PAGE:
Let’s see. Number one piece of advice: read your work aloud. It really helps to spot errors in the text as well as awkward and stilted dialogue. Make a book as clean as possible before submitting it. And that doesn’t mean running it through spell check. Get it critiqued, proof-read, beta read, etc. First impressions count.
And this isn’t really a piece of advice so much as a comment. 90% of the submissions I get start in the wrong place. Usually several chapters before they should. An editor will usually not read past a few chapters in order to find the real start of a story, so beginning a novel in the wrong place can be the kiss of death for new authors.
The other day on Twitter someone attributed this quote to (I believe) Teresa Medeiros: “Your book should start at the point where everything changes.” That is such fabulous advice. And I am willing to bet that if you think of the openings of any book you personally love, you will find that to be true.
6. Who is your all time favorite couple in a book?
That is such a tough question! I am a voracious reader, so there are tons of fictional couples I love. I guess for me, I have to go old school and say that my favorite couple is Anne Elliot and Frederick Wentworth from PERSUASION by Jane Austen. I know most people go for Elizabeth and Darcy in PRIDE AND PREJUDICE, but although I love P&P, Persuasion is actually my favorite Austen novel.
7. I see you are taking pitches at Nationals. Do you have any advice for
the writers who will be pitching to you?
Well, my advice would be that since you already know Tor Books accepts unagented, unsolicited manuscripts, you shouldn’t worry! Honestly, unless you are pitching something that we absolutely do not publish (children’s poetry, philosophical texts, etc), I will ask to see at least a partial. Other than that, I would ask you to relax, to understand that editors are not ogres or demons, and everything will be all right. I don’t mind if authors read off of cue cards in front of me, although I don’t think it is truly necessary. Treat me as you would anyone who asked you what your book is about. I don’t need polished cover copy, I just want to know what your book is about!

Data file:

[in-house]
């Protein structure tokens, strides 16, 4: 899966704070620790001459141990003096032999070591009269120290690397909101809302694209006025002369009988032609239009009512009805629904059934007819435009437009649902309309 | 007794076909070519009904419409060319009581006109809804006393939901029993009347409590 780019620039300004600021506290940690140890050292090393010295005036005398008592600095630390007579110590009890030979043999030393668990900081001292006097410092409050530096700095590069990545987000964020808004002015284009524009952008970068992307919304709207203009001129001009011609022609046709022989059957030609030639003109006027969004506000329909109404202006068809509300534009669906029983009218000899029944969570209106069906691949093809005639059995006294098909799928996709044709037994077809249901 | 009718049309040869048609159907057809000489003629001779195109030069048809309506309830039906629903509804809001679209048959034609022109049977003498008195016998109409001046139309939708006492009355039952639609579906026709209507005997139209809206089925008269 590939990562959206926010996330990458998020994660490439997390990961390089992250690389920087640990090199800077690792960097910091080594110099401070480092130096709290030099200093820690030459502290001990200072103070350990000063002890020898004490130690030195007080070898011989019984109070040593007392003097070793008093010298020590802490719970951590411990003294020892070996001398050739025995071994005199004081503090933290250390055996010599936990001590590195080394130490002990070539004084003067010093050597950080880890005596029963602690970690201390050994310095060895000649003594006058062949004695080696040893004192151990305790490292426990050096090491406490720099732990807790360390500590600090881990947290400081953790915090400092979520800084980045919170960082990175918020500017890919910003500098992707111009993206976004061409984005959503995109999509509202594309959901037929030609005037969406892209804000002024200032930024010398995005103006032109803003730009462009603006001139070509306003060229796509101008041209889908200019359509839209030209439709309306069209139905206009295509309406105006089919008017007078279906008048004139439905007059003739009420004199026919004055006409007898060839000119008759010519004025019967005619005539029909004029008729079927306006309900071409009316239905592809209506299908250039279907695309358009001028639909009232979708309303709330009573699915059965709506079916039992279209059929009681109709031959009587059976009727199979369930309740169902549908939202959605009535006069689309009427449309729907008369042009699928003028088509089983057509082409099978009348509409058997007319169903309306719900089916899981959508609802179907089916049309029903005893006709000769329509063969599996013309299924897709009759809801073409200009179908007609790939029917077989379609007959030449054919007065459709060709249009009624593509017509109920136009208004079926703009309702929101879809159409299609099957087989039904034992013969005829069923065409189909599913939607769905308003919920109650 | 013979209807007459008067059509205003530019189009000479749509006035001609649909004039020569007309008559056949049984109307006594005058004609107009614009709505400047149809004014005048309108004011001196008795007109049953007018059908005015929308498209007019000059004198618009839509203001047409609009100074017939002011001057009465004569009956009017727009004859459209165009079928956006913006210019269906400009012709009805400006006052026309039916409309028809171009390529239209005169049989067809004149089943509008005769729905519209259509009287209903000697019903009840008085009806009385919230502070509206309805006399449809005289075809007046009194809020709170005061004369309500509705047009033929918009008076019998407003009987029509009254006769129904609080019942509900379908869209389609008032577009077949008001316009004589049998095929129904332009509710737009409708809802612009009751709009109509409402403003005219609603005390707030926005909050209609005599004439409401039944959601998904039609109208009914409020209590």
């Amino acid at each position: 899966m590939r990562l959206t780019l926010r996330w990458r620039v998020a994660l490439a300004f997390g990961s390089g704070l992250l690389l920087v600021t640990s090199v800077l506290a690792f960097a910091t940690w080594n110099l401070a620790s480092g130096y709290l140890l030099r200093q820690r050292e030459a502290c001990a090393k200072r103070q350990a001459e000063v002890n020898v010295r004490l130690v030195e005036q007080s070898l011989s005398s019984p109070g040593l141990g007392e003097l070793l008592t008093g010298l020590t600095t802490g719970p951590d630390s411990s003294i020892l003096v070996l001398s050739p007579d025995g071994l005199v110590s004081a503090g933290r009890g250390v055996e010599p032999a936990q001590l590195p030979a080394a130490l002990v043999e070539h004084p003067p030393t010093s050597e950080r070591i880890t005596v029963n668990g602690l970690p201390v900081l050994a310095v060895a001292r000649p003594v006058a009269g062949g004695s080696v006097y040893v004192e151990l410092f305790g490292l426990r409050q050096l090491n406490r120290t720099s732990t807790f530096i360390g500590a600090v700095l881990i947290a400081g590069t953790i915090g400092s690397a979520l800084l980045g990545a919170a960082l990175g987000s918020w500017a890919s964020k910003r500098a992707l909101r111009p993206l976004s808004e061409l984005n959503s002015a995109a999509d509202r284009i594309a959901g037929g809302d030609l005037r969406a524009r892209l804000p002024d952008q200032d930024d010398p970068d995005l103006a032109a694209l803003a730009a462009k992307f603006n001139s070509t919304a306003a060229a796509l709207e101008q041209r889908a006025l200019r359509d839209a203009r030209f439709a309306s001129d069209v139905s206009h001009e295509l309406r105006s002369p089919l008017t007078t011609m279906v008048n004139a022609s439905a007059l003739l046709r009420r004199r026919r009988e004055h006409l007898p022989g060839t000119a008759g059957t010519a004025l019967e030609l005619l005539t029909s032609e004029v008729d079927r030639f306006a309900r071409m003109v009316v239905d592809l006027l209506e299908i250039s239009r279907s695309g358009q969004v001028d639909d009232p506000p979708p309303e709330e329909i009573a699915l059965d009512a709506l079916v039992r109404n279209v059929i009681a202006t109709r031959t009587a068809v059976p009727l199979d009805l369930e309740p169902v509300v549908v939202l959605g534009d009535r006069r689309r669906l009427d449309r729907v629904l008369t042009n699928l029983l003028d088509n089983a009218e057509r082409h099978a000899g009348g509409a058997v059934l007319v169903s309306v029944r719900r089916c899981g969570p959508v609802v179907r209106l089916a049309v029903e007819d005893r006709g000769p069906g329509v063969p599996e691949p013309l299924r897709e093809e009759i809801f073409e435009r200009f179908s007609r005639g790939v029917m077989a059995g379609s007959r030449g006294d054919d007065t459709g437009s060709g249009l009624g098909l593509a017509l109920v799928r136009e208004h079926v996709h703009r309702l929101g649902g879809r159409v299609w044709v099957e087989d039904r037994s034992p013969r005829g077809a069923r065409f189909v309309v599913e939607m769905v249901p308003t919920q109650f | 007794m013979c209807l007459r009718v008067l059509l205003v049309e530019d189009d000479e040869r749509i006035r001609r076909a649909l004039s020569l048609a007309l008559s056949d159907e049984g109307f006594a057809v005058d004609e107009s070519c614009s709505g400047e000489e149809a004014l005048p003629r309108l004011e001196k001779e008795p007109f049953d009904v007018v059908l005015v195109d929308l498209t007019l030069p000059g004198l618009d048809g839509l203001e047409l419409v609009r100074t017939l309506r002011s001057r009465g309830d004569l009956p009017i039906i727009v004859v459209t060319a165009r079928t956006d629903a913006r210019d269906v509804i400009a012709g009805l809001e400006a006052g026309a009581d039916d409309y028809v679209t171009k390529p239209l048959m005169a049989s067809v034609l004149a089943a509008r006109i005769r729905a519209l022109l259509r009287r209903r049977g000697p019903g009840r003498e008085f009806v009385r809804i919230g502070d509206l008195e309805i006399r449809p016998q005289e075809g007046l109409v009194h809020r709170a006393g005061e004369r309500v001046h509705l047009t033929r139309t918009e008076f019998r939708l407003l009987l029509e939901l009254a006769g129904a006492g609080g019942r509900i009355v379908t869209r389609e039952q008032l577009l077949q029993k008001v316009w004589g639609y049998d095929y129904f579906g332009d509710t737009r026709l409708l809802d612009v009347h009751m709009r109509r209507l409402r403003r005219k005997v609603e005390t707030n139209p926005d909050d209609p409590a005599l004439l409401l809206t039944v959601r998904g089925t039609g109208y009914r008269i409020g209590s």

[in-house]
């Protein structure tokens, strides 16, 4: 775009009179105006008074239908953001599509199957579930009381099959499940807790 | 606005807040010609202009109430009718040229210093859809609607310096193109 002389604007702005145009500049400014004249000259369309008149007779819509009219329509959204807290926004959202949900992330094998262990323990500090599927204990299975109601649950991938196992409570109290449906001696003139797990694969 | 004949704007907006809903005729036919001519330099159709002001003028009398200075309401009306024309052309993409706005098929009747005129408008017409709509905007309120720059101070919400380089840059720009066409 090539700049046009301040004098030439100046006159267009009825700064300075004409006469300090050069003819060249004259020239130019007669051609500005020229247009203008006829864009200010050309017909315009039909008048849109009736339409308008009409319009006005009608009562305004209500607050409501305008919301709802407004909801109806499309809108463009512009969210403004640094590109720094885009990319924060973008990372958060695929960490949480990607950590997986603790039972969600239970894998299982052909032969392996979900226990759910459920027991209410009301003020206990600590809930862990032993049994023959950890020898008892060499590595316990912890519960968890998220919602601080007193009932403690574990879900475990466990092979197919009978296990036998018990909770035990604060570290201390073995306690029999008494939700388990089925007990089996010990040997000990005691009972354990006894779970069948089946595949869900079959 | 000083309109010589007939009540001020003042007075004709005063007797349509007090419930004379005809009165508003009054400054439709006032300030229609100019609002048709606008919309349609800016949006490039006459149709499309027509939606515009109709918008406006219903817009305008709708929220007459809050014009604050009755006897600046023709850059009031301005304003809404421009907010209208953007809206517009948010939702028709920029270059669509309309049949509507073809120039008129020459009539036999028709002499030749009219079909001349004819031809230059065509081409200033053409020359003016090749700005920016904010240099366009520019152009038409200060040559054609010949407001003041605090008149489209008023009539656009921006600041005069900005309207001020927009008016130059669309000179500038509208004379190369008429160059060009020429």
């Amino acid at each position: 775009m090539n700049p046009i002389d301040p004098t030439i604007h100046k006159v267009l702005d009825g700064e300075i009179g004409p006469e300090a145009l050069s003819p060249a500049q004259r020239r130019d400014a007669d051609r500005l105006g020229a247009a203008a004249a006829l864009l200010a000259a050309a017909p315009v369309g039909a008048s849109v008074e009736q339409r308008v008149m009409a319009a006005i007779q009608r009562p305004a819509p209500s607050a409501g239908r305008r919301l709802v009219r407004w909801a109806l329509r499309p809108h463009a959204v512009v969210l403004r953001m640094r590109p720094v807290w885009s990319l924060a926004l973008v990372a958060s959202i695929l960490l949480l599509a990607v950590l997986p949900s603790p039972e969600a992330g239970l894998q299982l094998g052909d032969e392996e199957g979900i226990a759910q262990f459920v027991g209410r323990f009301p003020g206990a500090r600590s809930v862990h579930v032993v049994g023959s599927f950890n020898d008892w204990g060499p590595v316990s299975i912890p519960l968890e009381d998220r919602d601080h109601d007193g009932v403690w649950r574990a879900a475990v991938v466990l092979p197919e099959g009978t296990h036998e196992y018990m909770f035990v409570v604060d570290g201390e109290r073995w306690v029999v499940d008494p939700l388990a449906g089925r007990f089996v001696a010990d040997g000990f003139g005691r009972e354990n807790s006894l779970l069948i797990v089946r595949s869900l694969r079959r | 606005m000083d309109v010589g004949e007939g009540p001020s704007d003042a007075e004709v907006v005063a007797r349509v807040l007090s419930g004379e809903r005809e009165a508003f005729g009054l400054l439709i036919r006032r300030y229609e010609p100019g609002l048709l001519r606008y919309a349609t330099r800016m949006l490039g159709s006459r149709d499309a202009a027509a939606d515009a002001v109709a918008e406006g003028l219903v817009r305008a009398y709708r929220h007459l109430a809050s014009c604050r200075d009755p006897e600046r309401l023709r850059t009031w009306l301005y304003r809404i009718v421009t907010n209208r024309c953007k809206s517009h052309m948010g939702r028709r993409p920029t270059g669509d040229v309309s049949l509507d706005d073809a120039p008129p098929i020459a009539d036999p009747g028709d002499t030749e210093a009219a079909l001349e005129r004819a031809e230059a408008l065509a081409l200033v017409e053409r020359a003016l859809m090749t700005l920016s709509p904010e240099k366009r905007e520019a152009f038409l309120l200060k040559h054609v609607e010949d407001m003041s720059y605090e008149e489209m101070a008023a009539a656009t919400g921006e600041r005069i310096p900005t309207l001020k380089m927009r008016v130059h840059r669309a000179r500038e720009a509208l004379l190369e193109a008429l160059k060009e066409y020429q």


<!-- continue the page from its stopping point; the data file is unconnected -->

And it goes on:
Also, it helps if you have some detailed information: Is the book complete? What genre and sub-genre is it? What is the word count? (I prefer actual word count, but estimated is fine, too.) Is it the first book in a planned series? What is the heat level? These are all things you should know about your own book.
8. Finally, twittering shows us a different side of editors and agents.
Do you like twittering and what was your favorite ride at Disney?
I love Twittering! It is actually the only social media that I find works for me. I have a sadly neglected LiveJournal that hasn’t been updated since January, and I am on Facebook but I never use it. I use Twitter almost every day. I do feel sorry for people who follow me expecting a professional editor viewpoint. I do occasionally comment on work, but never in any real detail. Instead I choose to talk about deliciously insane things like cookiecakepie and the Cupcake Truck currently parked outside the Flatiron building.
My favorite ride at Disneyworld was Expedition Everest in Animal Kingdom. I have a hilarious picture of me on it – I honestly have never looked happier than when staring down the barrel of a screaming Yeti.
Thanks again, Heather. We hope our FF&P members will take advantage of the Q&A session on Tuesday.
1 day ago